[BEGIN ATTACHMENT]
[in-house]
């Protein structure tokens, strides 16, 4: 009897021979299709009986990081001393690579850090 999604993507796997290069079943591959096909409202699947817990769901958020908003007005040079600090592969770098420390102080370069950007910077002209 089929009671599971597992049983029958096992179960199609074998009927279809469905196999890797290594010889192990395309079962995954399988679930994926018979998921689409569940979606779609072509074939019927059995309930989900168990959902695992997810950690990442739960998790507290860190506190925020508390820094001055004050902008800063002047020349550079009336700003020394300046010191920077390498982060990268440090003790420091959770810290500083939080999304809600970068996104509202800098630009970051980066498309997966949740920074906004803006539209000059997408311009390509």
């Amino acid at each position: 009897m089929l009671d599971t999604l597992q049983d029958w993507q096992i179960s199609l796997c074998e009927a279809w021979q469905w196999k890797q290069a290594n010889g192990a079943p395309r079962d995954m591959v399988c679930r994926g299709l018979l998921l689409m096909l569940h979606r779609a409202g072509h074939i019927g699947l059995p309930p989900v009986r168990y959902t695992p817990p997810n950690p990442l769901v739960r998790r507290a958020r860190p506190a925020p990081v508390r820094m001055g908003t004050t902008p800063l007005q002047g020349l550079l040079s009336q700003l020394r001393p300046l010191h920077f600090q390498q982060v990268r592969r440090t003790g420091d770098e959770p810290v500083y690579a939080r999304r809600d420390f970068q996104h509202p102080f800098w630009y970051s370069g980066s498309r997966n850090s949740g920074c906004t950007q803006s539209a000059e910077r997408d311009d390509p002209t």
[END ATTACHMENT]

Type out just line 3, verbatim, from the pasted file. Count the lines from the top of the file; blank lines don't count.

């Amino acid at each position: 009897m089929l009671d599971t999604l597992q049983d029958w993507q096992i179960s199609l796997c074998e009927a279809w021979q469905w196999k890797q290069a290594n010889g192990a079943p395309r079962d995954m591959v399988c679930r994926g299709l018979l998921l689409m096909l569940h979606r779609a409202g072509h074939i019927g699947l059995p309930p989900v009986r168990y959902t695992p817990p997810n950690p990442l769901v739960r998790r507290a958020r860190p506190a925020p990081v508390r820094m001055g908003t004050t902008p800063l007005q002047g020349l550079l040079s009336q700003l020394r001393p300046l010191h920077f600090q390498q982060v990268r592969r440090t003790g420091d770098e959770p810290v500083y690579a939080r999304r809600d420390f970068q996104h509202p102080f800098w630009y970051s370069g980066s498309r997966n850090s949740g920074c906004t950007q803006s539209a000059e910077r997408d311009d390509p002209t």